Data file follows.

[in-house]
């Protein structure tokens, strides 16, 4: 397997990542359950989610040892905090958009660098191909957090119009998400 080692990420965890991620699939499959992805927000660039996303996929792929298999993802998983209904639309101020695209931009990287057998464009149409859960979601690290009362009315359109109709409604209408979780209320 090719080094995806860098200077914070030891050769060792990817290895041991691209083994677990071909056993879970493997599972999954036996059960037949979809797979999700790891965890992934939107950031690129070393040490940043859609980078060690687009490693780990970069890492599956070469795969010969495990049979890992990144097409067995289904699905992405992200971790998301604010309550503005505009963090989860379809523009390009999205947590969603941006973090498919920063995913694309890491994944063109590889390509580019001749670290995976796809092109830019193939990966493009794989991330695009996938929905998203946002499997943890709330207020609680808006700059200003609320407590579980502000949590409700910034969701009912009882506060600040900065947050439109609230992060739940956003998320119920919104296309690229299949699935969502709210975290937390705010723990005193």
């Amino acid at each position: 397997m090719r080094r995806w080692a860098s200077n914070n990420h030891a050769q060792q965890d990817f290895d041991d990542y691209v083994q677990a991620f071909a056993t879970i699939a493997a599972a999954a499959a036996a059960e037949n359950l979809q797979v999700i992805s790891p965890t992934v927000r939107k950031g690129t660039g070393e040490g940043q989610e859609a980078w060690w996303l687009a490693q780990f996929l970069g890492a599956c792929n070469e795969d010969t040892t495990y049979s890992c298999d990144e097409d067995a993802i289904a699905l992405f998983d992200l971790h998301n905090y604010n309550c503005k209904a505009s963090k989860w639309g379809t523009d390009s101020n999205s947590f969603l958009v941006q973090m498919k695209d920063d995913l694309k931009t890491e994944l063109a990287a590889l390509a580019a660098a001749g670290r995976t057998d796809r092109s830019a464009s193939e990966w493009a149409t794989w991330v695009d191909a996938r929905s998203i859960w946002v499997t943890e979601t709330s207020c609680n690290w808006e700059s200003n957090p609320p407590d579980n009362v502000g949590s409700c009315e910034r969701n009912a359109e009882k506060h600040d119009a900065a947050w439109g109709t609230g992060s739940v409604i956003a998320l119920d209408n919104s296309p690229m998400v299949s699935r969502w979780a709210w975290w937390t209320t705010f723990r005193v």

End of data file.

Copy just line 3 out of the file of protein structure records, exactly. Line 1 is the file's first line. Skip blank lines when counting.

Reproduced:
């Amino acid at each position: 397997m090719r080094r995806w080692a860098s200077n914070n990420h030891a050769q060792q965890d990817f290895d041991d990542y691209v083994q677990a991620f071909a056993t879970i699939a493997a599972a999954a499959a036996a059960e037949n359950l979809q797979v999700i992805s790891p965890t992934v927000r939107k950031g690129t660039g070393e040490g940043q989610e859609a980078w060690w996303l687009a490693q780990f996929l970069g890492a599956c792929n070469e795969d010969t040892t495990y049979s890992c298999d990144e097409d067995a993802i289904a699905l992405f998983d992200l971790h998301n905090y604010n309550c503005k209904a505009s963090k989860w639309g379809t523009d390009s101020n999205s947590f969603l958009v941006q973090m498919k695209d920063d995913l694309k931009t890491e994944l063109a990287a590889l390509a580019a660098a001749g670290r995976t057998d796809r092109s830019a464009s193939e990966w493009a149409t794989w991330v695009d191909a996938r929905s998203i859960w946002v499997t943890e979601t709330s207020c609680n690290w808006e700059s200003n957090p609320p407590d579980n009362v502000g949590s409700c009315e910034r969701n009912a359109e009882k506060h600040d119009a900065a947050w439109g109709t609230g992060s739940v409604i956003a998320l119920d209408n919104s296309p690229m998400v299949s699935r969502w979780a709210w975290w937390t209320t705010f723990r005193v």